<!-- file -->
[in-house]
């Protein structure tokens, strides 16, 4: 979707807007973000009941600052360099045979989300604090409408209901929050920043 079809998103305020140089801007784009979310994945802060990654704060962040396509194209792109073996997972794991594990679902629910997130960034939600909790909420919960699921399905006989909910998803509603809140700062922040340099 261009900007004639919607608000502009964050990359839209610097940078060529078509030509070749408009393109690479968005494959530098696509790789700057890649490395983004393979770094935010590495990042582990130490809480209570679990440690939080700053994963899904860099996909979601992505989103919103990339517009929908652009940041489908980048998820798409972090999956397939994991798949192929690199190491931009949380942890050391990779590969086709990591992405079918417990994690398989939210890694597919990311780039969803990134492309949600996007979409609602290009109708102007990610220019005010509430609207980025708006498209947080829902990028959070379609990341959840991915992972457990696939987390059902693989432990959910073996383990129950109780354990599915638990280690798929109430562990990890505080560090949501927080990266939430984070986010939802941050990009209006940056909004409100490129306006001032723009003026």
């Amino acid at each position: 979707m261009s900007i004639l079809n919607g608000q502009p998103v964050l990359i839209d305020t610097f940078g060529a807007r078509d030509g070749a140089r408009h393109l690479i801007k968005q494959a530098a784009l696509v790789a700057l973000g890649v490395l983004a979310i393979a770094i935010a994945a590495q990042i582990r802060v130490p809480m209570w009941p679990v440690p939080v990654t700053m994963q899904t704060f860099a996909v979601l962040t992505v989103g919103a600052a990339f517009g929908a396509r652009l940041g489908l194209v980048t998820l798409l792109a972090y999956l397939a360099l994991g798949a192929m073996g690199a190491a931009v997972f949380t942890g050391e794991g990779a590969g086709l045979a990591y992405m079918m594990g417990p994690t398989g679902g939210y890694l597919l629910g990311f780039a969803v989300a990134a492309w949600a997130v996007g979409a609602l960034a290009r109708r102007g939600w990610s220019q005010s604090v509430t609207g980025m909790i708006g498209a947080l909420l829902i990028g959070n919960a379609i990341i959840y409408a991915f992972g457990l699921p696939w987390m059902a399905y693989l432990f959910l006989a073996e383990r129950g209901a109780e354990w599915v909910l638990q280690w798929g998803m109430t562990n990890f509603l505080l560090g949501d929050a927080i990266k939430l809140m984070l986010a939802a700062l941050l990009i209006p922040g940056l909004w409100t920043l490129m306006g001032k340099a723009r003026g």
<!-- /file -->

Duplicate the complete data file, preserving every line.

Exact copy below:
[in-house]
């Protein structure tokens, strides 16, 4: 979707807007973000009941600052360099045979989300604090409408209901929050920043 079809998103305020140089801007784009979310994945802060990654704060962040396509194209792109073996997972794991594990679902629910997130960034939600909790909420919960699921399905006989909910998803509603809140700062922040340099 261009900007004639919607608000502009964050990359839209610097940078060529078509030509070749408009393109690479968005494959530098696509790789700057890649490395983004393979770094935010590495990042582990130490809480209570679990440690939080700053994963899904860099996909979601992505989103919103990339517009929908652009940041489908980048998820798409972090999956397939994991798949192929690199190491931009949380942890050391990779590969086709990591992405079918417990994690398989939210890694597919990311780039969803990134492309949600996007979409609602290009109708102007990610220019005010509430609207980025708006498209947080829902990028959070379609990341959840991915992972457990696939987390059902693989432990959910073996383990129950109780354990599915638990280690798929109430562990990890505080560090949501927080990266939430984070986010939802941050990009209006940056909004409100490129306006001032723009003026």
């Amino acid at each position: 979707m261009s900007i004639l079809n919607g608000q502009p998103v964050l990359i839209d305020t610097f940078g060529a807007r078509d030509g070749a140089r408009h393109l690479i801007k968005q494959a530098a784009l696509v790789a700057l973000g890649v490395l983004a979310i393979a770094i935010a994945a590495q990042i582990r802060v130490p809480m209570w009941p679990v440690p939080v990654t700053m994963q899904t704060f860099a996909v979601l962040t992505v989103g919103a600052a990339f517009g929908a396509r652009l940041g489908l194209v980048t998820l798409l792109a972090y999956l397939a360099l994991g798949a192929m073996g690199a190491a931009v997972f949380t942890g050391e794991g990779a590969g086709l045979a990591y992405m079918m594990g417990p994690t398989g679902g939210y890694l597919l629910g990311f780039a969803v989300a990134a492309w949600a997130v996007g979409a609602l960034a290009r109708r102007g939600w990610s220019q005010s604090v509430t609207g980025m909790i708006g498209a947080l909420l829902i990028g959070n919960a379609i990341i959840y409408a991915f992972g457990l699921p696939w987390m059902a399905y693989l432990f959910l006989a073996e383990r129950g209901a109780e354990w599915v909910l638990q280690w798929g998803m109430t562990n990890f509603l505080l560090g949501d929050a927080i990266k939430l809140m984070l986010a939802a700062l941050l990009i209006p922040g940056l909004w409100t920043l490129m306006g001032k340099a723009r003026g």